- International Monetary Fund said eurozone is in danger of being torn apart
- It said that the single currency bloc's medium-term future looked 'bleak'
- But watchdog has also claimed a vote to leave the EU would damage UK
By James Salmon And James Burton For Daily Mail
Published: 19:34 EST, 17 June 2016
The eurozone is on the brink of another financial crisis – but leaving the EU would still plunge Britain into recession, the IMF said last night.
In its latest controversial intervention in the referendum campaign, the International Monetary Fund said the eurozone was in danger of being torn apart by political tensions.
It said that while the single currency bloc had recovered over the past six months, the medium-term future looked ‘weak’ and that it was racked by high unemployment and bad debts. It also said the failure of the EU to tackle the refugee crisis had ‘vividly exposed political fault lines’ which threatened the entire European project.
In its latest controversial intervention in the referendum campaign, the International Monetary Fund (its director Christine Lagarde pictured) said the eurozone was in danger of being torn apart by political tensions
By contrast, the IMF said Britain’s finances were in good health, and it acknowledged that the EU was keen for Britain to remain a member as it faces a ‘critical juncture’.
Yet despite this, the Washington-based watchdog claimed that a vote to leave the EU would be economically damaging to Britain. It claimed that up to half a million jobs could go in the UK and warned of a slump in foreign investment and trade. It also predicts the economy could slow sharply this year before contracting next year.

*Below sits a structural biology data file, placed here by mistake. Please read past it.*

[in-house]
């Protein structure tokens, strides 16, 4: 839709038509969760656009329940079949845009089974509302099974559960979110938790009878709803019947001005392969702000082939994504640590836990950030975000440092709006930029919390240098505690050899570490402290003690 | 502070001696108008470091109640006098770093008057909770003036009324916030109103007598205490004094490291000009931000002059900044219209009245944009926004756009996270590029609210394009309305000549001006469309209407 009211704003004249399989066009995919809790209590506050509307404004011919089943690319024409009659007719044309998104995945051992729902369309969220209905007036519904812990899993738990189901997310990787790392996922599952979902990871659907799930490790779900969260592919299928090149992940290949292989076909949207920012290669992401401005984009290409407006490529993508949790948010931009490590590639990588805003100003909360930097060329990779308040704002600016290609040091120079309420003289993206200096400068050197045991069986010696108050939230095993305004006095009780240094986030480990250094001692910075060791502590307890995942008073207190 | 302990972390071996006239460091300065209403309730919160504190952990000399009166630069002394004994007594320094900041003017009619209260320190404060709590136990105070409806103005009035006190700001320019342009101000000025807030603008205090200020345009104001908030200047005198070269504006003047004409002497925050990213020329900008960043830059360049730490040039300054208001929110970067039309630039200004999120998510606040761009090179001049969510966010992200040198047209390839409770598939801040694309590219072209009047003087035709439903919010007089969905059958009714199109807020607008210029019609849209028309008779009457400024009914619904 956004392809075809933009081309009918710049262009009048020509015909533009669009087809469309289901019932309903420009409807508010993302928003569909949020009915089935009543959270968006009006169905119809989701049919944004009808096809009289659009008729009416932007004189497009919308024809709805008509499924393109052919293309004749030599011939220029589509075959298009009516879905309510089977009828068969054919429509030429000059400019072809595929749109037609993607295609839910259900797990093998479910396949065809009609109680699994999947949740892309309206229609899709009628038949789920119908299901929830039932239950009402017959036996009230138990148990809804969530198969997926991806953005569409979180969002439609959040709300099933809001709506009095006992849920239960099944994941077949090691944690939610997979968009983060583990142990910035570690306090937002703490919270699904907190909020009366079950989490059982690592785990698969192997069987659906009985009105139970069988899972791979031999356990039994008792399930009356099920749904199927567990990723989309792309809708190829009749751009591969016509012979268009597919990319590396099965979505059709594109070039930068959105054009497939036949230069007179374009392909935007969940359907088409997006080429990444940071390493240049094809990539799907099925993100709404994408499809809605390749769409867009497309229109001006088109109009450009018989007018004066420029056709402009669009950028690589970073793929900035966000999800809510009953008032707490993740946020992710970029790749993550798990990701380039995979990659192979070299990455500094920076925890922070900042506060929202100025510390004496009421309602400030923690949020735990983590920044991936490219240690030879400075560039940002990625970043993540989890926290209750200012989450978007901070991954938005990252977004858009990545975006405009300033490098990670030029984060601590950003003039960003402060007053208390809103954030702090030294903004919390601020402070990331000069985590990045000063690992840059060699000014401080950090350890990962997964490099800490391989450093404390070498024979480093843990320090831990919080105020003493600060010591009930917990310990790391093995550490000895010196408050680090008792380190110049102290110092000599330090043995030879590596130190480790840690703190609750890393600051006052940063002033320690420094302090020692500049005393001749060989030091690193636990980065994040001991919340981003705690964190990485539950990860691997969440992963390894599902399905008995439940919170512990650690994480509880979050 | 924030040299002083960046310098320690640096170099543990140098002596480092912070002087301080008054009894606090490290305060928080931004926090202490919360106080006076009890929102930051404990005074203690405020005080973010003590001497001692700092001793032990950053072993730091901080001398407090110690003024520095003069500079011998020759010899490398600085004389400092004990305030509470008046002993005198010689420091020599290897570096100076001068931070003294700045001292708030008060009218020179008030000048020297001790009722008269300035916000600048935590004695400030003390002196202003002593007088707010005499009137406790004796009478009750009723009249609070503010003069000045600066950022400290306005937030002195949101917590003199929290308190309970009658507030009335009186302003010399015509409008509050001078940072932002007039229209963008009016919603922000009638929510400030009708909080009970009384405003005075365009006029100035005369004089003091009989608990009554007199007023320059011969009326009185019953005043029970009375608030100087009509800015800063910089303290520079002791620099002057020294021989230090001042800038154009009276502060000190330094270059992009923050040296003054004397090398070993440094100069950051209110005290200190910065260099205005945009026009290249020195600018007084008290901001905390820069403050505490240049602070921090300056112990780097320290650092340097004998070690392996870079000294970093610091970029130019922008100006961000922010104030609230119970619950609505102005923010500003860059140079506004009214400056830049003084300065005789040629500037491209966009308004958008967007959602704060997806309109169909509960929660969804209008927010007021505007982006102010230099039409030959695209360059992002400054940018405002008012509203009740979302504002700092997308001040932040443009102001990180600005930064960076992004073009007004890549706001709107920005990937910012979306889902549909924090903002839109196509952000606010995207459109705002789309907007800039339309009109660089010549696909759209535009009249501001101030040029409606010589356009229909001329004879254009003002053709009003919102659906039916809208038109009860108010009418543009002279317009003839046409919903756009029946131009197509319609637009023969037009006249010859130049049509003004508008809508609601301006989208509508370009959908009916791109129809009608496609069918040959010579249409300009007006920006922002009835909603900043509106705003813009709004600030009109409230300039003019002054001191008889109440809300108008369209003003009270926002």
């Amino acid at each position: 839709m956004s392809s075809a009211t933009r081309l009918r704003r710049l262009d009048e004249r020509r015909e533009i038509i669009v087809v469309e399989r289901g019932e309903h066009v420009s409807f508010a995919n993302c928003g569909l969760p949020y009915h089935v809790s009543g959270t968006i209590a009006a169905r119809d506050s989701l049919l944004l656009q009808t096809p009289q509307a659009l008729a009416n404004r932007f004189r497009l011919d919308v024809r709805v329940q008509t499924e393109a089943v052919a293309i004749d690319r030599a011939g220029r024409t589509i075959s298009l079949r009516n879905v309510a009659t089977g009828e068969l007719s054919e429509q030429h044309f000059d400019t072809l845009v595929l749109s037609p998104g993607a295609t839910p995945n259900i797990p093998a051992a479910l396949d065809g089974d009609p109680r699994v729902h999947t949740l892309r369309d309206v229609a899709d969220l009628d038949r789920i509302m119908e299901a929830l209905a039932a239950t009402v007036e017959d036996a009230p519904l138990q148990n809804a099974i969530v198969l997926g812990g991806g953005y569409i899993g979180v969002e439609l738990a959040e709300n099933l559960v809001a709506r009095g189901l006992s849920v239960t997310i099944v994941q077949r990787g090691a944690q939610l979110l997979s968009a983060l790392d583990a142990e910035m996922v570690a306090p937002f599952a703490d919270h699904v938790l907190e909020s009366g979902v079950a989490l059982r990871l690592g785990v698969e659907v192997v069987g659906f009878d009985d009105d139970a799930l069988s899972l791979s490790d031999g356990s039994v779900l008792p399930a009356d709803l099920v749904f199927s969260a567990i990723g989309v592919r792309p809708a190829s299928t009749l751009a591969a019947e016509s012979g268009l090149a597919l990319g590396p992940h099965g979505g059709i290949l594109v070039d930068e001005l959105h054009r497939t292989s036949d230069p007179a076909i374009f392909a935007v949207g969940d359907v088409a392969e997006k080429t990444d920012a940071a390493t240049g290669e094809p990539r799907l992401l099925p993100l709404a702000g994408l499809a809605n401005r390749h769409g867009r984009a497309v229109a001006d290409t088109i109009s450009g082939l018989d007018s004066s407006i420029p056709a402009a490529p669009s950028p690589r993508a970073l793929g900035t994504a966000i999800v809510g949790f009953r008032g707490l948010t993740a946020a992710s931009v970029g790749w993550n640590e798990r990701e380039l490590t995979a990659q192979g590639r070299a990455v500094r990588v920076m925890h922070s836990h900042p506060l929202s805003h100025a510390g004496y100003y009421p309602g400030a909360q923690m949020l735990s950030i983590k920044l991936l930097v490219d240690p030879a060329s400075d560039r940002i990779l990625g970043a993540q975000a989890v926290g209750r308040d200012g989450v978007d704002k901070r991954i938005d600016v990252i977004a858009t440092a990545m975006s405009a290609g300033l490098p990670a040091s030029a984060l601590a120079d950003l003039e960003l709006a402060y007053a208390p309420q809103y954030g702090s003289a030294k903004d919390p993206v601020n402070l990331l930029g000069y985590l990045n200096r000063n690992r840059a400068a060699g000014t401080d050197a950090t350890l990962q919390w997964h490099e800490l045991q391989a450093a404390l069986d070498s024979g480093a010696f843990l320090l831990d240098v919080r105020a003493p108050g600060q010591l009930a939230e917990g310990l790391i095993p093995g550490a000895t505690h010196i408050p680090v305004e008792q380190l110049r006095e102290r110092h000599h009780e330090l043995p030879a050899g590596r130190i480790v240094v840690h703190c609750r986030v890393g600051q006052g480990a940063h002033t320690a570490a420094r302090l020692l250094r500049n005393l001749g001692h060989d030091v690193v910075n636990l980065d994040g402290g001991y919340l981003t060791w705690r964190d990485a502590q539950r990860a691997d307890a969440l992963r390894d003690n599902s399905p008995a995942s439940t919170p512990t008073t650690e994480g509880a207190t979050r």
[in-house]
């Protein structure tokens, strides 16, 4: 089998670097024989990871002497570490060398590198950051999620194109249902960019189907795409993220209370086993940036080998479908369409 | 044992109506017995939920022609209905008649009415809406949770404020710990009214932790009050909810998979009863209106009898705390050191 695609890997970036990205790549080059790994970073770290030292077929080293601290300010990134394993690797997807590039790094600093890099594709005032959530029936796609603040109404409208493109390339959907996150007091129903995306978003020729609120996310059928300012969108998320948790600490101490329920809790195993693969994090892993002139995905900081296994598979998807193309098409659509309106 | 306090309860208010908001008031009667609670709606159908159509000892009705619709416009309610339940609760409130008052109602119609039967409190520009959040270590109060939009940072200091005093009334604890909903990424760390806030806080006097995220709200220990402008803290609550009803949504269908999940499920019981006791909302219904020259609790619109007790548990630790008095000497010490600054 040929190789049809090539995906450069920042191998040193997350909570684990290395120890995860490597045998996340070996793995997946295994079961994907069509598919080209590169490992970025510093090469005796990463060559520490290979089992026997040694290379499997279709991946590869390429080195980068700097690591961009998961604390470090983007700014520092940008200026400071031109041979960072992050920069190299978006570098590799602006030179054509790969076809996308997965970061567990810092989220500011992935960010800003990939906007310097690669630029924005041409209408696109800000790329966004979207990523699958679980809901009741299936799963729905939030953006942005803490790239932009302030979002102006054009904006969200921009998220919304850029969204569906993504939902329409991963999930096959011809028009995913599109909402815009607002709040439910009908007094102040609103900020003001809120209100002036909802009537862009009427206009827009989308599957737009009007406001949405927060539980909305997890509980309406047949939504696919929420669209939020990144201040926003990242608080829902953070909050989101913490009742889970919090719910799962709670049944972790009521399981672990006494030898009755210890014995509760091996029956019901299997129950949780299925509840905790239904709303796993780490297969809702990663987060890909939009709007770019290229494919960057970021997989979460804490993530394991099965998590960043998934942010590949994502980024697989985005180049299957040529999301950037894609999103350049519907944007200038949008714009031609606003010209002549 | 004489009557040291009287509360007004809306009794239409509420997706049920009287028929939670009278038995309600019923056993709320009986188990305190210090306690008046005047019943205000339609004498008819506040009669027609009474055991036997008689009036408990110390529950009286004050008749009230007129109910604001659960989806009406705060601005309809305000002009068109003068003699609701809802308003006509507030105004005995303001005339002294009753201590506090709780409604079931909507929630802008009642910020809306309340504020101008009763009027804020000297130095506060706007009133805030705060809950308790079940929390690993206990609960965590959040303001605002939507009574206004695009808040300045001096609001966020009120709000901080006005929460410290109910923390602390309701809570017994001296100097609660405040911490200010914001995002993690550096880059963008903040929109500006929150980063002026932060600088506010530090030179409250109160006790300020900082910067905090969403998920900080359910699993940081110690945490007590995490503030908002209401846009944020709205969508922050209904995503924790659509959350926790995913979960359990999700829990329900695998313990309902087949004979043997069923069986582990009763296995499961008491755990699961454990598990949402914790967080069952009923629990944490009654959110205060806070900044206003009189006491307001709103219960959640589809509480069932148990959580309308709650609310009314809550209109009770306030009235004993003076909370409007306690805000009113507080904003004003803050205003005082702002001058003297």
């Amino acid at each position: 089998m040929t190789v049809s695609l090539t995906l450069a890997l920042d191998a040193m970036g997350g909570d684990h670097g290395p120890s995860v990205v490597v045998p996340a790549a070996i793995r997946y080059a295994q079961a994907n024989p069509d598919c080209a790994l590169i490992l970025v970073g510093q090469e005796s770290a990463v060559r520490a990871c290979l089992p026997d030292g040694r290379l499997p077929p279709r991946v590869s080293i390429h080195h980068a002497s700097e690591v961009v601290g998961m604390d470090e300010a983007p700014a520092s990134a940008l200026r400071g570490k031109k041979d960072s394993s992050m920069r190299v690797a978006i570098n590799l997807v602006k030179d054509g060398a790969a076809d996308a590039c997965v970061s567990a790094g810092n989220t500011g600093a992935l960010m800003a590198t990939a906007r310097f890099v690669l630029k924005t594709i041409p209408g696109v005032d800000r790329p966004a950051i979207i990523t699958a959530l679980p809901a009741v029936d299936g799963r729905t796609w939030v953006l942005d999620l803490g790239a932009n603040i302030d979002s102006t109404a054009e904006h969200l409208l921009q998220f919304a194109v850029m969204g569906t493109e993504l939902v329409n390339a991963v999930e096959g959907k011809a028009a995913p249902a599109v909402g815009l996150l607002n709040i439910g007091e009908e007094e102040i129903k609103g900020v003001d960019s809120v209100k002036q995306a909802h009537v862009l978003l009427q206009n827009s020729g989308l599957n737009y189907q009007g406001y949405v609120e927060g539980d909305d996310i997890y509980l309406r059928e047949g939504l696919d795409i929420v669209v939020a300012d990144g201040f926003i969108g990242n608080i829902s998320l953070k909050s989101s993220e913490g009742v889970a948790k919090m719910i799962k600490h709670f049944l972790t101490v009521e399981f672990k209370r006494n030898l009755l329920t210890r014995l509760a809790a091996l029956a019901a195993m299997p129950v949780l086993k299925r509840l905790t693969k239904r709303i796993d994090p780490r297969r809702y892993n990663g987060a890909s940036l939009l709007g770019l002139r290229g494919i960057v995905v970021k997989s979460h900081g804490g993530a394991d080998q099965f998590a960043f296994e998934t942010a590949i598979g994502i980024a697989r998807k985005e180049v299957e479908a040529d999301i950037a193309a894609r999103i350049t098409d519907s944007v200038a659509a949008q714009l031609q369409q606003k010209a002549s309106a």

Eurosceptic economists have argued that Britain will be able to slash tariffs to zero on all imports if it leaves the EU – cutting the price of goods and making households better off. The IMF conceded this ‘would make UK consumers better off, all else equal’. But it argued this would be difficult to achieve in practice.
The IMF’s warnings came in a report that was brought forward by several weeks, and furious Eurosceptics last night said the intervention was ‘deliberately timed and orchestrated’ by the Treasury and Downing Street to ‘intimidate’ voters ahead of the referendum.
Pro-Brexit Tory MP Sir Bill Cash accused the IMF of ‘irresponsible scaremongering’ and suggested its French boss Christine Lagarde was a ‘stooge’ for George Osborne.
Pro-Brexit Tory MP Sir Bill Cash has attacked the IMF and its boss Lagarde who he claims is a 'stooge' for Osborne
Another Eurosceptic, Ukip MP Douglas Carswell, said: ‘The inconsistencies in the IMF’s own report show that they’re telling us what they want us to do – not what will actually happen. Its report confirms the eurozone’s economy is a basket case and yet they insist that we should remain part of it.’ Under its ‘adverse scenario’, the IMF forecasts economic growth will slow from 1.9 per cent if Britain stays in the EU to 1.1 per cent.
The economy will deteriorate more rapidly next year, with GDP shrinking by 0.8 per cent before growing by just 0.6 per cent in 2018 and 1.7 per cent in 2019. If the public vote Remain, the IMF forecasts growth of 2.2 per cent next year, 2.2 per cent in 2018 and 2.1 per cent in 2019.
The watchdog also predicts the jobless rate could rise from its record low of 5 per cent to 5.2 this year, 6 per cent next year and 6.5 in 2018. This would equate to throwing 500,000 people out of work.